Diabetes Causes and Methods of Prevention
Diabetes causal factors are different for each type of diabetes. Type 1 Diabetes is an autoimmune disease whose exact causes are simply not well understood at this time. Factors associated with risk for Type 1 diabetes may include genetically inherited vulnerability and exposure to one or more environmental factors, possibly including viral exposure. At this time there appears to be little or nothing that people can do to avoid risk of getting Type 1 diabetes.
In contrast to the uncertainty surrounding Type 1 diabetes, there are clear risk factors for Type 2 Diabetes:
Advancing Age. All people are at increased risk for developing Type 2 diabetes as they age. While type Type 2 diabetes can occur in people of any age, it is much more common in people aged 40 or older. Although recent evidence suggests that more and more children are falling victim to type 2 diabetes. The American Diabetes Association reports that roughly one in six overweight children falls into the pre-diabetic category. Many of these pre-diabetic children will go on to develop full blown type 2 diabetes.
Race and Ethnicity. Type 2 diabetes occurs more commonly among certain ethnic groups than others. African Americans, Native Americans, Hispanic Americans, Pacific Islander, and Asian American are at greater risk for developing the illness than are Caucasians.
Family History of Diabetes. People who have close blood relatives (siblings or parents) who have diabetes are at increased risk of getting diabetes themselves compared to people who do not have a blood relative with the disease.
Personal History of Gestational Diabetes or High Birth Weight Baby. Mothers who experienced temporary Gestational diabetes during pregnancy, or who gave birth to a high birth weight baby (9 lbs or larger) are at increased risk for developing Type 2 diabetes.
Pre-diabetes. Pre-diabetes, otherwise known as “impaired glucose tolerance”, is a pre-cursor to Type 2 diabetes. A pre-diabetic person's blood sugar levels are higher than normal, but not yet as high as is necessary for a diagnosis of diabetes. As the name suggests, pre-diabetes is considered to be a station along the way towards full blown Type 2 diabetes. Without intervention, many pre-diabetic people go on to develop Type 2 diabetes within a decade. Many people who develop pre-diabetes are overweight, have poor diets and live sedentary (inactive) lifestyles. Pre-diabetes can often be reversed with proper self-care including regular exercise and a healthy diet.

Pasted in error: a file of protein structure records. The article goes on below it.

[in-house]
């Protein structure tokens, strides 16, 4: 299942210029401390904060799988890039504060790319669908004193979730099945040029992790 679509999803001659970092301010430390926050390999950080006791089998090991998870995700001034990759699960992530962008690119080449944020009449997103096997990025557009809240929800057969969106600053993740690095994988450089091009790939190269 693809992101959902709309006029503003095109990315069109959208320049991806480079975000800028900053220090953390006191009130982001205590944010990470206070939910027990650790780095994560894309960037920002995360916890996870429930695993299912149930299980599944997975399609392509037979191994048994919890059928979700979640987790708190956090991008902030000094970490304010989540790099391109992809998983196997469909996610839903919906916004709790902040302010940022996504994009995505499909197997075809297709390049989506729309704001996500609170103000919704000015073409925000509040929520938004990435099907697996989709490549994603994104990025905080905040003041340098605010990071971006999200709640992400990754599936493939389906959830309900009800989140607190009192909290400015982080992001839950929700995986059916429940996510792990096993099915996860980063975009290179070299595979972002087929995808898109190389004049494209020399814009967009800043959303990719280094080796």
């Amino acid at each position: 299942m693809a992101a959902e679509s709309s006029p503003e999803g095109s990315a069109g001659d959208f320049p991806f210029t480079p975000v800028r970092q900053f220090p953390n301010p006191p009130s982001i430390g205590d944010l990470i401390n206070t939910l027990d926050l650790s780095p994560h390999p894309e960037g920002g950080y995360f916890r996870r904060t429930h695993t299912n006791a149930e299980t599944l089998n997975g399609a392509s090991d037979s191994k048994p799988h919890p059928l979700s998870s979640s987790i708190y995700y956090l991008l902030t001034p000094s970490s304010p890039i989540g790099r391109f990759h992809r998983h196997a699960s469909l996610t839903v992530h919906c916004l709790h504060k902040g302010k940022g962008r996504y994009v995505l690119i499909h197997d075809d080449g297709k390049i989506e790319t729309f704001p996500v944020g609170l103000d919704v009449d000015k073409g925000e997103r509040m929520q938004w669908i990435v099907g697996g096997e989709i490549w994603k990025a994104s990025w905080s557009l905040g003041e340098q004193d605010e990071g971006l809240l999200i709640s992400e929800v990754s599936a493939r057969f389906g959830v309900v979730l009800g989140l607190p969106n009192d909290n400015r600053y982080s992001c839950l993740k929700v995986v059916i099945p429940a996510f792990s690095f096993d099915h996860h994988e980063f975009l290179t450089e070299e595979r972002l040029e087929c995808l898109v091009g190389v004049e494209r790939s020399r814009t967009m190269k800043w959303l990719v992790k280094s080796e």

Sedentary Lifestyle. People who lead sedentary, inactive lives (e.g., who work at a desk job and then watch a lot of TV) have a greater risk of developing diabetes than more active people (e.g., who have built regular exercise into their daily routines). Even modest exercise, (30 minutes a day, three days a week) has been shown to significantly decrease Type 2 diabetes risks. Adopting and sticking to a regular exercise program can often help to reduce Type 2 diabetes symptoms.
Diet and Obesity. The majority of people diagnosed with Type 2 diabetes are overweight adults. Research has demonstrated that modest sustained weight loss (of even 10 lbs), portion control, and lower-fat and refined sugar dietary choices reduce Type 2 diabetes risk. A lower-fat diet, proportionally balanced among the food groups, and featuring more natural foods such as fresh fruits and vegetables is best for this purpose. In combination with regular modest exercise, the health-promoting effects are even larger.
History of Cardiovascular Disease. High blood cholesterol and hypertension (high blood pressure) are also risk factors for Type 2 diabetes. Luckily, both of these conditions can usually be prevented by eating a healthy diet and getting regular exercise. Medicines are also available for people with hypertension or high blood cholesterol who can not control the conditions with diet and exercise alone.
The more of these risk factors you have in your life, the greater your chances for getting Type 2 diabetes. The best way to prevent Type 2 diabetes is to eliminate as many of the controllable risk factors for the illness as possible from your life.
To learn more about prediabetes, type 2 diabetes and find local support resources, visit the CDC's National Diabetes Prevention Program at https://www.cdc.gov/diabetes/prevention/index.html.